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In his brief remarks before the first public screening of the 2013 Sundance Film Festival, Robert Redford praised the Sundance Institute's ongoing filmmaker development labs as "our core," noting that the festival itself was conceived "to create an audience for the filmmakers in our lab program."
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"May in the Summer."That program has now birthed a series of satellite Sundance labs all over the world, including the one in Jordan that was responsible for developing actress-writer-director Cherien Dabis' May in the Summer, a buoyant comic drama about three Palestinian-American sisters navigating currents of love, loss, and dysfunctional parent-child relationships in present-day Amann. May, one of four opening-night selections to screen in Park City Thursday night, is Dabis' second feature, following 2009's Amreeka, also a Sundance lab project.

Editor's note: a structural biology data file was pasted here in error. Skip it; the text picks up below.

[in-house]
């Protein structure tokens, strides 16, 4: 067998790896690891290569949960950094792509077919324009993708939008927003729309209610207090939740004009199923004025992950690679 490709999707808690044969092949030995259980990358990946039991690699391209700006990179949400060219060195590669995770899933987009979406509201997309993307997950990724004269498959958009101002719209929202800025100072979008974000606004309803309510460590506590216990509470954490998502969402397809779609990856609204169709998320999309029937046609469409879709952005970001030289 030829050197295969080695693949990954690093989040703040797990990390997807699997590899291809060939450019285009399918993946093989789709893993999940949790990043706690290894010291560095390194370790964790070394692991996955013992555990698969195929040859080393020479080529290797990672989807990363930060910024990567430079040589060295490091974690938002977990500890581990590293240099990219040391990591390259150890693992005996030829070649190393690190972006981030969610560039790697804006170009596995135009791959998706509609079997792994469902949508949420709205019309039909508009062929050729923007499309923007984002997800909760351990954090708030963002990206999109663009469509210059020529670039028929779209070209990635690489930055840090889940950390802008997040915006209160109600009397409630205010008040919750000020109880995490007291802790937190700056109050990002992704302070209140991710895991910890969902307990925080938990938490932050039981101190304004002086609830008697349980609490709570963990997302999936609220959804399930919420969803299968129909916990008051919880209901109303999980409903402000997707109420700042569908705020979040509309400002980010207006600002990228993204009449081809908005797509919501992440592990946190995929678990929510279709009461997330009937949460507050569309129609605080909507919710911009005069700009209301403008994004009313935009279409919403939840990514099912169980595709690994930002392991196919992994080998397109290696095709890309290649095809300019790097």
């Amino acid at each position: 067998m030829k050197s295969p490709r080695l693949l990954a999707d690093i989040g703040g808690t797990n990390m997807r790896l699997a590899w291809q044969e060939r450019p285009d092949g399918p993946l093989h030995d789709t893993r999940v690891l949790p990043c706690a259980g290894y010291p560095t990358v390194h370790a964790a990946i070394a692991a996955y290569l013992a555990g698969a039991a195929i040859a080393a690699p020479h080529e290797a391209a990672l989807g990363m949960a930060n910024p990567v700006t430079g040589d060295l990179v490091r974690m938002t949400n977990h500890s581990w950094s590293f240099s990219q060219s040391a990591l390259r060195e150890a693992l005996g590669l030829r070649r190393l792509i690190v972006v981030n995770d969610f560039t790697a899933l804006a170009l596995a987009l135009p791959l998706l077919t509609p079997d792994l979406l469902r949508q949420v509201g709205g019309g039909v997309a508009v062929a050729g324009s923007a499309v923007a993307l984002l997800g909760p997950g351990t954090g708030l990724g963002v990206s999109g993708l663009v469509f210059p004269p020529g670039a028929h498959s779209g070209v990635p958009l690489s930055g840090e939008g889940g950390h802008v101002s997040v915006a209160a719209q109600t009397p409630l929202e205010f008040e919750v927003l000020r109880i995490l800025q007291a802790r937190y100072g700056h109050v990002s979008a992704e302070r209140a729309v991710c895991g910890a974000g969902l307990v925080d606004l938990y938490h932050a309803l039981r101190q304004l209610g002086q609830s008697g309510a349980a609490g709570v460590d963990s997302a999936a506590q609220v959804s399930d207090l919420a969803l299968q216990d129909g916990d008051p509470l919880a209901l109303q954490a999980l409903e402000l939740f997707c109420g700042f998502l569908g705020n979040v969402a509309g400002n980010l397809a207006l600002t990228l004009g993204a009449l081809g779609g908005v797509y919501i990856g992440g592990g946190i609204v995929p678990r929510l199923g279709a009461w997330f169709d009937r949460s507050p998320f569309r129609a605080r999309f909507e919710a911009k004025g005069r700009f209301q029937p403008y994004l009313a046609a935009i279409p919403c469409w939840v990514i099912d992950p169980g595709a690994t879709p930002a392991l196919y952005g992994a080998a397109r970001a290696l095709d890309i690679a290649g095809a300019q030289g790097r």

Where Amreeka looked at a Palestinian Christian family emigrating from Ramallah to suburban Illinois, May charts an opposite journey, with American-born May (played by Dabis herself) traveling from New York to Amann to prepare for her impending nuptials. She's a published author who's just written a book about Arabic proverbs; her fiancé, Ziad, is an Islamic studies professor who, much to the chagrin of May's devoutly Christian mother (the great Palestinian actress Hiam Abbass), happens to be Muslim. That's just the start of the familial complications: Mom is divorced from May's American diplomat father (Bill Pullman), who has recently gotten remarried to a younger Indian woman (Ritu Singh Pande). Sister Yasmine (Nadine Malouf) is a party girl newly laid off from her job, while sister Dahlia (Arrested Development's hilarious Alia Shawkat) is a lesbian tentatively trying to step out of the closet. And then there's Ziad (Syriana's Alexander Siddig), who's conspicuous by his absence on May's arm.